Mind you now, despite recent sentiments, the Da Vinci was in the mid-1980s, a bestseller for IWC in Europe. Of those who were most familiar with the brand in that period, namely the collectors in Switzerland, Italy and Germany, the Da Vinci was for them the most recognizable of IWC watches. The reasons for the popularity of the watch at that time were the appeal of its classic round case shape and, no doubt, the famous 1985 Da Vinci Perpetual Calendar, developed by the incredible watchmaking mind, Kurt Klaus.

But a little extra bit of information that fewer still are aware of is that the same 1985 Da Vinci Perpetual Calendar’s feminine execution was a massively successful timepiece for IWC — the brand even goes on to call it a bestseller in its time. It is for this reason that in 2017, when the Da Vinci collection is relaunched, the two focal points for IWC will be: the 1980s Da Vinci’s round case and, more importantly, IWC’s female customer base.

The Portugieser, owing to the identity of the collection, can never accommodate a feminine-sized watch. There is, however, the Portofino, which allows a diminutive classical timepiece that makes for an everyday companion. Then earlier in 2016, the Pilot’s line received into the collection a mid-sized timepiece that offers something to women looking for a small, everyday tool-type watch.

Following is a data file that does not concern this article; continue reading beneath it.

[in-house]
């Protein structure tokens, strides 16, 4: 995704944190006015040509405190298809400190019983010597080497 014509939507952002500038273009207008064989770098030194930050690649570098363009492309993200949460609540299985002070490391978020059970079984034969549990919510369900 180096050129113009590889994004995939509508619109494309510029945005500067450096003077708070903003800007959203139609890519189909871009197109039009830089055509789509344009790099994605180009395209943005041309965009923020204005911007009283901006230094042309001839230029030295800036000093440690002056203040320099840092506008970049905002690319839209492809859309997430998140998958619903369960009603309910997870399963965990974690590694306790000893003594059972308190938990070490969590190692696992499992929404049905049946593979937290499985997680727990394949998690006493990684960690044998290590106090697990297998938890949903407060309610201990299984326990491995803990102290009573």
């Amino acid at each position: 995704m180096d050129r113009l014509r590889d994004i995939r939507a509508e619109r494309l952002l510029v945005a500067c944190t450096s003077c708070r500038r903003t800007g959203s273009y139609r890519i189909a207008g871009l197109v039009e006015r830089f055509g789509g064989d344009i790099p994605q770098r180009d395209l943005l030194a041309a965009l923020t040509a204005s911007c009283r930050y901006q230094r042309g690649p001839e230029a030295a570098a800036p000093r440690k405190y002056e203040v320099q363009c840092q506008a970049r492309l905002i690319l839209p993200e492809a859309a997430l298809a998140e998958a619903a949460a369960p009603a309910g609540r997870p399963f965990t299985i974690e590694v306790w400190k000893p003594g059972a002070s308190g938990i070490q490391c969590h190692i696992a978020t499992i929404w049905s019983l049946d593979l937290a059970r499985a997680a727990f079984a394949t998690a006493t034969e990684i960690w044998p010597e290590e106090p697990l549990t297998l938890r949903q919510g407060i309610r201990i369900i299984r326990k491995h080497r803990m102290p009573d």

The feminine version of the Portofino and Pilot’s watches cater perfectly to the practical side of women. However, when you bring this information into light, what becomes obvious is that IWC has now found itself room to create a product that will allow them to capture women’s hearts from a demographic that desires something more jewelry-type; something for the evening gown and cocktail soirée. And with the Da Vinci’s given heritage, there’s no better collection, and no better time than now, to leap forth into this new territory.

Meet the all-new, Da Vinci Automatic 36: a 36mm timepiece that immediately harkens back to the memorable case shape of the 1985 Da Vinci Perpetual Calendar, but in a smaller proportion that permits small complications and classical adornments. Familiar as it may be, the case has of course undergone its share of updating for aesthetics that are in parallel to IWC’s present-day identity.